MCB, RNH, VM, and MV designed the project. MCB, RNH, FR, and AR collected field data. MCB and HA completed laboratory work. MCB and MV completed all data analysis. MCB wrote the paper. All authors contributed to revision of the manuscript and have approved the final manuscript.

Funding

This study was supported by a grant from the Mohamed bin Zayed Conservation Fund to MCB and RNH, a grant from the Amphibian Survival Alliance (ASA) to MCB, RNH, and MV, a grant from Chester Zoo to MCB and RNH, a grant from the Deutsche Forschungsgemeinschaft (DFG) to MV (VE247/9-1), a scholarship of the German Academic Exchange Service (DAAD) to MCB, and a grant from NSF (DEB: 1146284) to VM.

Conflict of Interest Statement

The authors declare that the research was conducted in the absence of any commercial or financial relationships that could be construed as a potential conflict of interest.

Acknowledgments

We are grateful to the Malagasy authorities for giving research and export permits for this research. We are indebted to numerous local guides and field assistants including but not limited to Vatosoa Rabemananjara, Serge Ndriantsoa, Angela Rakotonirina, Karina Klonoski, Devin Edmonds, and Ché Weldon that helped during field work. We thank Karel Sedlar for his guidance on generating bipartite networks.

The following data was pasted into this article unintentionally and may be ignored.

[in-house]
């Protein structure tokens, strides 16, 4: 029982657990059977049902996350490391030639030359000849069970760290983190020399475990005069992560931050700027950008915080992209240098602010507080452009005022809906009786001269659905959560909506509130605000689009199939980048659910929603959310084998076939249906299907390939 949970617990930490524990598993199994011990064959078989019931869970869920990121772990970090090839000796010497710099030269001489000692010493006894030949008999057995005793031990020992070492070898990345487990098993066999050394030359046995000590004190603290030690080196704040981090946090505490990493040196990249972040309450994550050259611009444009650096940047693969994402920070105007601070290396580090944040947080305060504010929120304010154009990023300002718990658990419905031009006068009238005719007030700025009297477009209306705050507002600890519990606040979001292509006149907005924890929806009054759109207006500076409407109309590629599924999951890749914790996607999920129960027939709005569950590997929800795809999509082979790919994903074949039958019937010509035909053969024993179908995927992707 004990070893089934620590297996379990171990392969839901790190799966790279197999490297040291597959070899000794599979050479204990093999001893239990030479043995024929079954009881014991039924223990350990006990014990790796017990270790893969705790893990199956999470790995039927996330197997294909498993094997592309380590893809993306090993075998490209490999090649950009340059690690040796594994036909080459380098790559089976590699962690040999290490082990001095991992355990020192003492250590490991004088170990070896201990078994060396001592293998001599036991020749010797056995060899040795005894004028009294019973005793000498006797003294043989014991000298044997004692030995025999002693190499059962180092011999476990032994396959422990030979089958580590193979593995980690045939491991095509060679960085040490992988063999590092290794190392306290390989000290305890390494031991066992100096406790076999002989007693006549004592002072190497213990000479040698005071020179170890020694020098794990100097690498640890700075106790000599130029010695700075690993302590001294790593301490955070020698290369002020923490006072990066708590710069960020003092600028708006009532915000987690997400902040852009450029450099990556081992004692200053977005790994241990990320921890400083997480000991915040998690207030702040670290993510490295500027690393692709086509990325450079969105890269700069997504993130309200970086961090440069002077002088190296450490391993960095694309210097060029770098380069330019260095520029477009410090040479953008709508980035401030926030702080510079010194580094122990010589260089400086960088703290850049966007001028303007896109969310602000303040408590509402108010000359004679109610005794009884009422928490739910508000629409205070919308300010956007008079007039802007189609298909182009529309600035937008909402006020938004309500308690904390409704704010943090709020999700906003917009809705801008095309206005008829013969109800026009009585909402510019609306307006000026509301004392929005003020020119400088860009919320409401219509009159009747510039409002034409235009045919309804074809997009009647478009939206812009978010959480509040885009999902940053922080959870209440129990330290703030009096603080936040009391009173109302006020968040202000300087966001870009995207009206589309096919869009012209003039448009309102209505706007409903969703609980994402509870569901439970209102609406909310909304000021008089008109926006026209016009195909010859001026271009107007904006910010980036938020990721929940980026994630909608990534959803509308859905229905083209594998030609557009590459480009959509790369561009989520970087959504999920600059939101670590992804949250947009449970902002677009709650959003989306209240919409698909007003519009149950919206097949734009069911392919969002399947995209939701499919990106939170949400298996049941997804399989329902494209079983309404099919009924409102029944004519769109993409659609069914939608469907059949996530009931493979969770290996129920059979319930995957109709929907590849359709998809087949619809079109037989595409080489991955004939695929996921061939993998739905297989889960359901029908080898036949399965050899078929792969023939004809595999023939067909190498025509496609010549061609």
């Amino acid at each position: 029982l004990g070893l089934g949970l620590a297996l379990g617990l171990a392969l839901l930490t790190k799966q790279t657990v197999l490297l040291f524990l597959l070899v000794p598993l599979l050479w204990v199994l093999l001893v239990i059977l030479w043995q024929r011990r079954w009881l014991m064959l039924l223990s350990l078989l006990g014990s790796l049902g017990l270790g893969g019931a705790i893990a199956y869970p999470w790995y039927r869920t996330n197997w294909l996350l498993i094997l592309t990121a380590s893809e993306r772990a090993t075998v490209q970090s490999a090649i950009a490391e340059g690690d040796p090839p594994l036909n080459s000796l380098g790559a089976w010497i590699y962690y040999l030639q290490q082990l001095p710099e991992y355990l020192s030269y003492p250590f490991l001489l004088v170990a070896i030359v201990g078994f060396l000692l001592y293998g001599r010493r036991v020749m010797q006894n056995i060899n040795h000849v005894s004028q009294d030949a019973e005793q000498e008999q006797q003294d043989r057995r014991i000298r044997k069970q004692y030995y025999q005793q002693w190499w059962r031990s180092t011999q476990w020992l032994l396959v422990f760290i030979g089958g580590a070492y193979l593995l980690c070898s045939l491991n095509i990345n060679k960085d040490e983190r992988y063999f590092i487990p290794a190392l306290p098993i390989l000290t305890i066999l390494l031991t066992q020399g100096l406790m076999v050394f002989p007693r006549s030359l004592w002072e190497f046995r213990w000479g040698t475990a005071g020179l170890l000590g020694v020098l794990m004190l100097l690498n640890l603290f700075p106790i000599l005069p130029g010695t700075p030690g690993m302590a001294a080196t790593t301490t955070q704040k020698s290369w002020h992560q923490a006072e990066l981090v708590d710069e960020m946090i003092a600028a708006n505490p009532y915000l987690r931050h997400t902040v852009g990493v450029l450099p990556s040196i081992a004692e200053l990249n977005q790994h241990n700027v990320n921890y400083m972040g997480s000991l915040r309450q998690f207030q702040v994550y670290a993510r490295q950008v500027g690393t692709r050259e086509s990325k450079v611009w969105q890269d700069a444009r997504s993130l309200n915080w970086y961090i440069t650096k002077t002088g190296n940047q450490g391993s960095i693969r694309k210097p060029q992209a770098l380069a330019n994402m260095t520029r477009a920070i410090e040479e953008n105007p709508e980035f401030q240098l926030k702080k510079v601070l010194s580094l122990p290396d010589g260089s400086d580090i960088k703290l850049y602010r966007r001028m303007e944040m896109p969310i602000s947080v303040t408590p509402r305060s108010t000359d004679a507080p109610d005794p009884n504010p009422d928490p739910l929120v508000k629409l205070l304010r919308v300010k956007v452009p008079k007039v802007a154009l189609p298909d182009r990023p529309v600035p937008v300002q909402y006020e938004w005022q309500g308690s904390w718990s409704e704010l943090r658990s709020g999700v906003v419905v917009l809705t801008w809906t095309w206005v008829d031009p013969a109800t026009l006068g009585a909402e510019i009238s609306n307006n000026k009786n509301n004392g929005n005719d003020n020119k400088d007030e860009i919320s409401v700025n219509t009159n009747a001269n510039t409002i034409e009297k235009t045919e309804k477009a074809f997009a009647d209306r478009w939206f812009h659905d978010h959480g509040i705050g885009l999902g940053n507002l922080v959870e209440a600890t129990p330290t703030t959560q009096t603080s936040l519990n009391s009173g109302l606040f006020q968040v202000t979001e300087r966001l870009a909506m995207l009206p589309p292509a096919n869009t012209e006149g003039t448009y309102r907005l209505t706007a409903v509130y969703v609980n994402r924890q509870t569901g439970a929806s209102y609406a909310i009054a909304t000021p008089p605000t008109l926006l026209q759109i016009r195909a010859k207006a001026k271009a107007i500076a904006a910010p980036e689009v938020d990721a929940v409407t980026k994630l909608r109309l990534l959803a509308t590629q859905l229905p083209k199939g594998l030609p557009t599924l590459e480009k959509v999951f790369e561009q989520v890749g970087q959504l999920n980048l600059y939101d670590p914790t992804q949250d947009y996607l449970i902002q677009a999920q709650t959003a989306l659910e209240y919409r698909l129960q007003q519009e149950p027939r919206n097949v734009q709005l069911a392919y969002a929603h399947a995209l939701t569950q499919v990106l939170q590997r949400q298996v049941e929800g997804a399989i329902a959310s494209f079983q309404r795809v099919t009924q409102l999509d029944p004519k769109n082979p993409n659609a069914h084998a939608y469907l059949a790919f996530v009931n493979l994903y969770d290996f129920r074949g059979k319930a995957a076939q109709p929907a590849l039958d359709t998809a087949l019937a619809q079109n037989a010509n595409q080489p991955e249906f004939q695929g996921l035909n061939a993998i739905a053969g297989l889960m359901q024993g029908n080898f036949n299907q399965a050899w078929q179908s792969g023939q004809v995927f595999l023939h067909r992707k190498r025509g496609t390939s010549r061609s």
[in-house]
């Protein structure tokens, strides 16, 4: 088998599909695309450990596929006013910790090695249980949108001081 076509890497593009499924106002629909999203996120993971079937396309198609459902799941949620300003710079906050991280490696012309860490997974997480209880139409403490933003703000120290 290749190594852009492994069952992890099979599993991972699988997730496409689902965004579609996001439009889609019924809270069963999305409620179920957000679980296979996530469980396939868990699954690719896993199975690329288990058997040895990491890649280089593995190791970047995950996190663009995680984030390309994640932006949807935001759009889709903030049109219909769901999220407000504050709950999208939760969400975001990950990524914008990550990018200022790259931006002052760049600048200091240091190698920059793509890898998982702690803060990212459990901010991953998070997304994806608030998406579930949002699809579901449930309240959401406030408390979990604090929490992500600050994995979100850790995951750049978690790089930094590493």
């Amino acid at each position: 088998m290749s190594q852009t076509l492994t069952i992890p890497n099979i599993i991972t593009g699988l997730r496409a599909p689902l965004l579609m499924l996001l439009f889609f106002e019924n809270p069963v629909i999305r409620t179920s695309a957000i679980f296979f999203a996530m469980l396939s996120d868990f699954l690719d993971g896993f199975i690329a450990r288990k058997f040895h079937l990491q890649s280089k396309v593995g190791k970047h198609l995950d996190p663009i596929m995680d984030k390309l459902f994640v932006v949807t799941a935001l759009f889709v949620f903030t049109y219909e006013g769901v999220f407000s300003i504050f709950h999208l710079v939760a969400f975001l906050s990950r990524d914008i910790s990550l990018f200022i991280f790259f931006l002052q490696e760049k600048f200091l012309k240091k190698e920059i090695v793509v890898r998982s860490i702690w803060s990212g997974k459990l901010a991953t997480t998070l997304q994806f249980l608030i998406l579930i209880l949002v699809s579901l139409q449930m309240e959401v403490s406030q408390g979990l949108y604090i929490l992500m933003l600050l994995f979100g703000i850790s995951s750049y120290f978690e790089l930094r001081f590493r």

Supplementary Material

The Supplementary Material for this article can be found online at: https://www.frontiersin.org/article/10.3389/fmicb.2017.01530/full#supplementary-material

Footnotes

  1. ^ https://github.com/biocore/deblur

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Keywords: host-associated microbiota, 16S rRNA illumina sequencing, amphibians, community assembly, bacteria

Citation: Bletz MC, Archer H, Harris RN, McKenzie VJ, Rabemananjara FCE, Rakotoarison A and Vences M (2017) Host Ecology Rather Than Host Phylogeny Drives Amphibian Skin Microbial Community Structure in the Biodiversity Hotspot of Madagascar. Front. Microbiol. 8:1530. doi: 10.3389/fmicb.2017.01530

Received: 07 June 2017; Accepted: 28 July 2017;
Published: 17 August 2017.

Edited by:

Sebastian Fraune, University of Kiel, Germany

Reviewed by:

Horst Felbeck, University of California, San Diego, United States
Natacha Kremer, Claude Bernard University Lyon 1, France

Copyright © 2017 Bletz, Archer, Harris, McKenzie, Rabemananjara, Rakotoarison and Vences. This is an open-access article distributed under the terms of the Creative Commons Attribution License (CC BY). The use, distribution or reproduction in other forums is permitted, provided the original author(s) or licensor are credited and that the original publication in this journal is cited, in accordance with accepted academic practice. No use, distribution or reproduction is permitted which does not comply with these terms.

*Correspondence: Molly C. Bletz, molly.bletz@gmail.com